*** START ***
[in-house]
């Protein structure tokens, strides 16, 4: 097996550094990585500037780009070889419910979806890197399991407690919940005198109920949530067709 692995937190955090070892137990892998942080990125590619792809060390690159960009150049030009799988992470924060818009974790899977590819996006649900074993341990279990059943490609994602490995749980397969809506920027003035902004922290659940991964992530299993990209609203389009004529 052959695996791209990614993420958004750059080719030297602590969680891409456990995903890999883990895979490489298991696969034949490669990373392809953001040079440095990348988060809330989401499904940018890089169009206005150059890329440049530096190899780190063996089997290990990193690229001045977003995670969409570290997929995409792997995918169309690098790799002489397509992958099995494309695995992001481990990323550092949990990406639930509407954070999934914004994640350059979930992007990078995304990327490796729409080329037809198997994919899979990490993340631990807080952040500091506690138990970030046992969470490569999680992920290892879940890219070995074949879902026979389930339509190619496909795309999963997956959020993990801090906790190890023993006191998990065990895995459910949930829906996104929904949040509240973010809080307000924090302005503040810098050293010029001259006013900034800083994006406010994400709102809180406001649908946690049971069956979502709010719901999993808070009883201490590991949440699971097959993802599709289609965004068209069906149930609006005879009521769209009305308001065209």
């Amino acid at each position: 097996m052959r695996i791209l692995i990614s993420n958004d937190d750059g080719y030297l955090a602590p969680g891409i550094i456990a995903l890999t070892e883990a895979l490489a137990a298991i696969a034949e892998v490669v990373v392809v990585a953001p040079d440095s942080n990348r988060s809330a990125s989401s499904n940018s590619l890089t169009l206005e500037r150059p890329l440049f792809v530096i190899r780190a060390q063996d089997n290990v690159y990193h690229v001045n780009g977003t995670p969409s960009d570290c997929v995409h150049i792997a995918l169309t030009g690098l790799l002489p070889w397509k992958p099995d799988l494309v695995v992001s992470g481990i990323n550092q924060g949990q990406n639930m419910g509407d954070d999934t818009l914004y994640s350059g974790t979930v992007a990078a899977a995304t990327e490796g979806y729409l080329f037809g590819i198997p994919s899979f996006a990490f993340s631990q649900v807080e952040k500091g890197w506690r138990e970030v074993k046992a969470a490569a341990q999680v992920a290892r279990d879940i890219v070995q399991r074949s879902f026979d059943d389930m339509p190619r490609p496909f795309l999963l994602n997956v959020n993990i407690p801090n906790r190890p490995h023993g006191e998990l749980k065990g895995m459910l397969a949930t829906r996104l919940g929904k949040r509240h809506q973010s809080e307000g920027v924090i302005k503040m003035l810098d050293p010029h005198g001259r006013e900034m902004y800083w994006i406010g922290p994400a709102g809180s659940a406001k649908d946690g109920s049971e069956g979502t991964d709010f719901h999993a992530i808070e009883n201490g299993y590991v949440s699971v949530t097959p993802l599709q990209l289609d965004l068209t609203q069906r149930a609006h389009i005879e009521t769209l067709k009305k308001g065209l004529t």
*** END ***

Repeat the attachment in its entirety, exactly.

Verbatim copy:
[in-house]
């Protein structure tokens, strides 16, 4: 097996550094990585500037780009070889419910979806890197399991407690919940005198109920949530067709 692995937190955090070892137990892998942080990125590619792809060390690159960009150049030009799988992470924060818009974790899977590819996006649900074993341990279990059943490609994602490995749980397969809506920027003035902004922290659940991964992530299993990209609203389009004529 052959695996791209990614993420958004750059080719030297602590969680891409456990995903890999883990895979490489298991696969034949490669990373392809953001040079440095990348988060809330989401499904940018890089169009206005150059890329440049530096190899780190063996089997290990990193690229001045977003995670969409570290997929995409792997995918169309690098790799002489397509992958099995494309695995992001481990990323550092949990990406639930509407954070999934914004994640350059979930992007990078995304990327490796729409080329037809198997994919899979990490993340631990807080952040500091506690138990970030046992969470490569999680992920290892879940890219070995074949879902026979389930339509190619496909795309999963997956959020993990801090906790190890023993006191998990065990895995459910949930829906996104929904949040509240973010809080307000924090302005503040810098050293010029001259006013900034800083994006406010994400709102809180406001649908946690049971069956979502709010719901999993808070009883201490590991949440699971097959993802599709289609965004068209069906149930609006005879009521769209009305308001065209």
């Amino acid at each position: 097996m052959r695996i791209l692995i990614s993420n958004d937190d750059g080719y030297l955090a602590p969680g891409i550094i456990a995903l890999t070892e883990a895979l490489a137990a298991i696969a034949e892998v490669v990373v392809v990585a953001p040079d440095s942080n990348r988060s809330a990125s989401s499904n940018s590619l890089t169009l206005e500037r150059p890329l440049f792809v530096i190899r780190a060390q063996d089997n290990v690159y990193h690229v001045n780009g977003t995670p969409s960009d570290c997929v995409h150049i792997a995918l169309t030009g690098l790799l002489p070889w397509k992958p099995d799988l494309v695995v992001s992470g481990i990323n550092q924060g949990q990406n639930m419910g509407d954070d999934t818009l914004y994640s350059g974790t979930v992007a990078a899977a995304t990327e490796g979806y729409l080329f037809g590819i198997p994919s899979f996006a990490f993340s631990q649900v807080e952040k500091g890197w506690r138990e970030v074993k046992a969470a490569a341990q999680v992920a290892r279990d879940i890219v070995q399991r074949s879902f026979d059943d389930m339509p190619r490609p496909f795309l999963l994602n997956v959020n993990i407690p801090n906790r190890p490995h023993g006191e998990l749980k065990g895995m459910l397969a949930t829906r996104l919940g929904k949040r509240h809506q973010s809080e307000g920027v924090i302005k503040m003035l810098d050293p010029h005198g001259r006013e900034m902004y800083w994006i406010g922290p994400a709102g809180s659940a406001k649908d946690g109920s049971e069956g979502t991964d709010f719901h999993a992530i808070e009883n201490g299993y590991v949440s699971v949530t097959p993802l599709q990209l289609d965004l068209t609203q069906r149930a609006h389009i005879e009521t769209l067709k009305k308001g065209l004529t």